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Thousands of hollow terracotta sculptures of soldiers accompanied their emperor into his tomb. A game among visitors consists of trying to find a face resembling their own because all the figures are individual and different.

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The lump on the sage’s forehead represents wisdom, but it probably also contains the spiritual being created by his work with alchemy, the mystical child who survives him in other dimensions after his earthly demise.

Mount Huashan

68 Téléphérique Huashan

Luckily, half the ascent is by cable car, as it was for the two other mountain ranges we visited

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There are thousands of padlocks tied onto the guardrail with red ribbons, probably signifying a wish or an attachment – a locked padlock like solid love that holds fast

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The remaining ascent of these granite peaks is exhausting, but we climb enthusiastically, borne by the site’s high energy

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73 Hua shan a pics vertigineux

The vertical cliffs of the Huashan Mountains rise over 2000 meters with vertiginous precipices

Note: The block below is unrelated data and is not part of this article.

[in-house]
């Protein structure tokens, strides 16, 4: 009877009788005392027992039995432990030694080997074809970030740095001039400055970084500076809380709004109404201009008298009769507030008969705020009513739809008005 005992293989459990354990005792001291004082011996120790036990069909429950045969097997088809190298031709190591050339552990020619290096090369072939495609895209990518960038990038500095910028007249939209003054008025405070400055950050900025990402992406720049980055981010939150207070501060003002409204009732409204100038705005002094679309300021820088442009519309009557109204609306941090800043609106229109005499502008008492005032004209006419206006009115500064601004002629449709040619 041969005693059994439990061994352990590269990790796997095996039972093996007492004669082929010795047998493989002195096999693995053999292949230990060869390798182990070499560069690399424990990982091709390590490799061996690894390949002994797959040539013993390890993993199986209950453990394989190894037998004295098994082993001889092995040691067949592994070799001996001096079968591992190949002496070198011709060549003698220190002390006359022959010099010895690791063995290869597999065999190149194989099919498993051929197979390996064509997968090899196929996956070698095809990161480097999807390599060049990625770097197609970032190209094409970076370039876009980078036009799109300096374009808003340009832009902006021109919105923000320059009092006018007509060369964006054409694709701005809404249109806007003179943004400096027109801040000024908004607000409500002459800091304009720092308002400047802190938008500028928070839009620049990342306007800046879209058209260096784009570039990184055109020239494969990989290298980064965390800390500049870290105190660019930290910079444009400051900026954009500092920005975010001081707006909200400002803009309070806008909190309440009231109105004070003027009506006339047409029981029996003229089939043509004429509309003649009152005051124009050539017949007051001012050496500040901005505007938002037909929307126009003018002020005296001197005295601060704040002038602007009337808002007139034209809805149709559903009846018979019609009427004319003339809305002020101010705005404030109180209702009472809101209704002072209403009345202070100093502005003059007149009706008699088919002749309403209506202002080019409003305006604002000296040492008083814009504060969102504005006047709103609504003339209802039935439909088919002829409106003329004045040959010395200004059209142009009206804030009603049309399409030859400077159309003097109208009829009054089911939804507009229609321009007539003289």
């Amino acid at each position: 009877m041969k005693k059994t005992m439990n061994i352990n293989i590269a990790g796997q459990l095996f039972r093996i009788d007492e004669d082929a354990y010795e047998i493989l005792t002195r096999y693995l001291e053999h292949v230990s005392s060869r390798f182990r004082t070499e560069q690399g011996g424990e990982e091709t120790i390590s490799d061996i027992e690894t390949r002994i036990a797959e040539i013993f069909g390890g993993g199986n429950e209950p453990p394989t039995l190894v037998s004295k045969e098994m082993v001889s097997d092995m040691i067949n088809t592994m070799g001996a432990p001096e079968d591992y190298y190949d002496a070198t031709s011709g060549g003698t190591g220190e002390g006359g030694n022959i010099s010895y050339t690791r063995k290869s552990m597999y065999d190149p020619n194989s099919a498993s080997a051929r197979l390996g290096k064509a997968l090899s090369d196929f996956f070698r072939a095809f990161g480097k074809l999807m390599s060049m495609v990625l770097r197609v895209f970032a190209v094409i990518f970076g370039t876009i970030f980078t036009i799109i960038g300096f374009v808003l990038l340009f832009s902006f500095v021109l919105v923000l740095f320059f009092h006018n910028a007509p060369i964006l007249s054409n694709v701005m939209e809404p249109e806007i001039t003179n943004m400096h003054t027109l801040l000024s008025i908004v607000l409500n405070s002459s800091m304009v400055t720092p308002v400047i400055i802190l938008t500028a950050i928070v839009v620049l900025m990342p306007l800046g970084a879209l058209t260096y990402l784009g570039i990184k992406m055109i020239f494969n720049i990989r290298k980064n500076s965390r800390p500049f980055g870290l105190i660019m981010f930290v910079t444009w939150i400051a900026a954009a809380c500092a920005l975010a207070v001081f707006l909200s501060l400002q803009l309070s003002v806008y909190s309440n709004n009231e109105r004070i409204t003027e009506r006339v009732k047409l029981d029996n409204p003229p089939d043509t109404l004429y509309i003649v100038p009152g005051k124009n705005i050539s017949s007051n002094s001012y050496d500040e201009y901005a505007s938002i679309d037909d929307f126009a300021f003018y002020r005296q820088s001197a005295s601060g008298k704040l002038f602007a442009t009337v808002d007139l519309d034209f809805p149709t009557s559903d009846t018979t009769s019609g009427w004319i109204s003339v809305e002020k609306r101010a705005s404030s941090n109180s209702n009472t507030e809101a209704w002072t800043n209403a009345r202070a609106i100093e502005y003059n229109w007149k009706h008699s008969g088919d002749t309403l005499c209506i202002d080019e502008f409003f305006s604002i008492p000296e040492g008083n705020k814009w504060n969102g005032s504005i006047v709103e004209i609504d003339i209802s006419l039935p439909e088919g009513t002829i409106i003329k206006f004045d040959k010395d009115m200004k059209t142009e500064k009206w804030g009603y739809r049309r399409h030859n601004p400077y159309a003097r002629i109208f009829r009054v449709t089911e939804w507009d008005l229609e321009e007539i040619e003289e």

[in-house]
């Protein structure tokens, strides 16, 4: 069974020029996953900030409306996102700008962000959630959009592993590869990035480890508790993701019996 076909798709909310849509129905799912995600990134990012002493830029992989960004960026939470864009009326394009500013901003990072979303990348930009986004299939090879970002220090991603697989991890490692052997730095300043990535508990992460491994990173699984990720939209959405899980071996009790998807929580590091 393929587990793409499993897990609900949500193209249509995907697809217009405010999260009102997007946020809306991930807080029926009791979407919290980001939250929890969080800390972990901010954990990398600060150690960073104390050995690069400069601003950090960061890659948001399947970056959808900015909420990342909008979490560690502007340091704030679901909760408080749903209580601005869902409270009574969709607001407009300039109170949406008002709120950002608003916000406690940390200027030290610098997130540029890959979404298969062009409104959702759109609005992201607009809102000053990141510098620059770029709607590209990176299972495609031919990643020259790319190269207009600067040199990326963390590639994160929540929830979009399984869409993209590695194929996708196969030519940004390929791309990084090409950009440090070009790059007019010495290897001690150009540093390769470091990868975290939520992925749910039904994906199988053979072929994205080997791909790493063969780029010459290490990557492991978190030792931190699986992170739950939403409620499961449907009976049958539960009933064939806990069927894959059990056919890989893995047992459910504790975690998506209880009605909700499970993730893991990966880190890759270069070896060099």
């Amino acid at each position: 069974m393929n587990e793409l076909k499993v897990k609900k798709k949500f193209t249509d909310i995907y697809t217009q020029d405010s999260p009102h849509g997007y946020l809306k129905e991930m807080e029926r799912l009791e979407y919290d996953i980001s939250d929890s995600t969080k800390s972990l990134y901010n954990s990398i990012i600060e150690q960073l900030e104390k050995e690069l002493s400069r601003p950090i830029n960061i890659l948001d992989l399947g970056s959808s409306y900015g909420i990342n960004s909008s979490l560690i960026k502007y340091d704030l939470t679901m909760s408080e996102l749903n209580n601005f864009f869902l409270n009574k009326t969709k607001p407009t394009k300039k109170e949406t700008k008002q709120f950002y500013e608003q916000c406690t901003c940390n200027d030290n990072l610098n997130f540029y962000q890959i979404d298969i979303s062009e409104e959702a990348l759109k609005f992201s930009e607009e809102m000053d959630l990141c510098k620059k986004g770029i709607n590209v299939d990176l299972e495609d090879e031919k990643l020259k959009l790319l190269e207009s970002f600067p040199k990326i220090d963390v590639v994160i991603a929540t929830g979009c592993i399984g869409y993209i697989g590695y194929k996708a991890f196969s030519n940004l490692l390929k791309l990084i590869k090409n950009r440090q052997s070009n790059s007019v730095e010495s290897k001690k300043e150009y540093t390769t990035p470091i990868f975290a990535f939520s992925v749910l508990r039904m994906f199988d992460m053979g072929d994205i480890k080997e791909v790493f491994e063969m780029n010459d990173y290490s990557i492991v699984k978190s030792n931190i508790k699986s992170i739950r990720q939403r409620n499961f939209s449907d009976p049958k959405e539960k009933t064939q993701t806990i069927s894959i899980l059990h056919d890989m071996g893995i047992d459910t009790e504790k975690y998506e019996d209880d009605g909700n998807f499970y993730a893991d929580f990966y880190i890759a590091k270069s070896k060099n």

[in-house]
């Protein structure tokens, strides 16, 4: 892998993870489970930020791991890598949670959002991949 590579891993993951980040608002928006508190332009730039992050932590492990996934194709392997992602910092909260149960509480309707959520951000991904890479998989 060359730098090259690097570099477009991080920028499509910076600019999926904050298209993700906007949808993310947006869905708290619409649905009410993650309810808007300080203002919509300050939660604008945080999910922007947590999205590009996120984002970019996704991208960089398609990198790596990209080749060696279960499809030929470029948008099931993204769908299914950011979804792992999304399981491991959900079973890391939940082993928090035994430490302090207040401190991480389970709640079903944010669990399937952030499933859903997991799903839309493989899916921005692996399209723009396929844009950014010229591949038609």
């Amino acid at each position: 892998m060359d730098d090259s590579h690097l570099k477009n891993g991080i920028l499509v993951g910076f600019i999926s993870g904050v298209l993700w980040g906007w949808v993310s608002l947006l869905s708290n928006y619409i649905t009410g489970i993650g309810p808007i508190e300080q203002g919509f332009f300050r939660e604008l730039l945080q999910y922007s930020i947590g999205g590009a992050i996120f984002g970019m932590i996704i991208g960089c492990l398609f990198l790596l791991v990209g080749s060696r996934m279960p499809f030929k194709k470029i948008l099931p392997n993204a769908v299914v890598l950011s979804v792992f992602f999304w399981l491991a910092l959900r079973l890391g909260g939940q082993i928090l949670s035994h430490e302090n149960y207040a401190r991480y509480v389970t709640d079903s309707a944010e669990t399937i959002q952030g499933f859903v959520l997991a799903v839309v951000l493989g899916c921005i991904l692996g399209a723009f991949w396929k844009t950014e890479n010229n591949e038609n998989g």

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We climbed all this way!

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The ascent is an amazing feat, like climbing interminable stairs up 300 flights without an elevator

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We use our hands as much as our feet…

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The descent isn’t much easier!

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Absolutely everything is carried by porters

The acrobatic promenade along the planks above the void

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Descent to the promenade

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Your traveler finds himself on a narrow plank above a gulf of several hundred very sheer meters

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The boardwalk is not really dangerous, but highly-charged emotions are guaranteed and we were very proud to have achieved this little exploit.
(Joke: it is also to experience directly what “the void” means)

Mariage1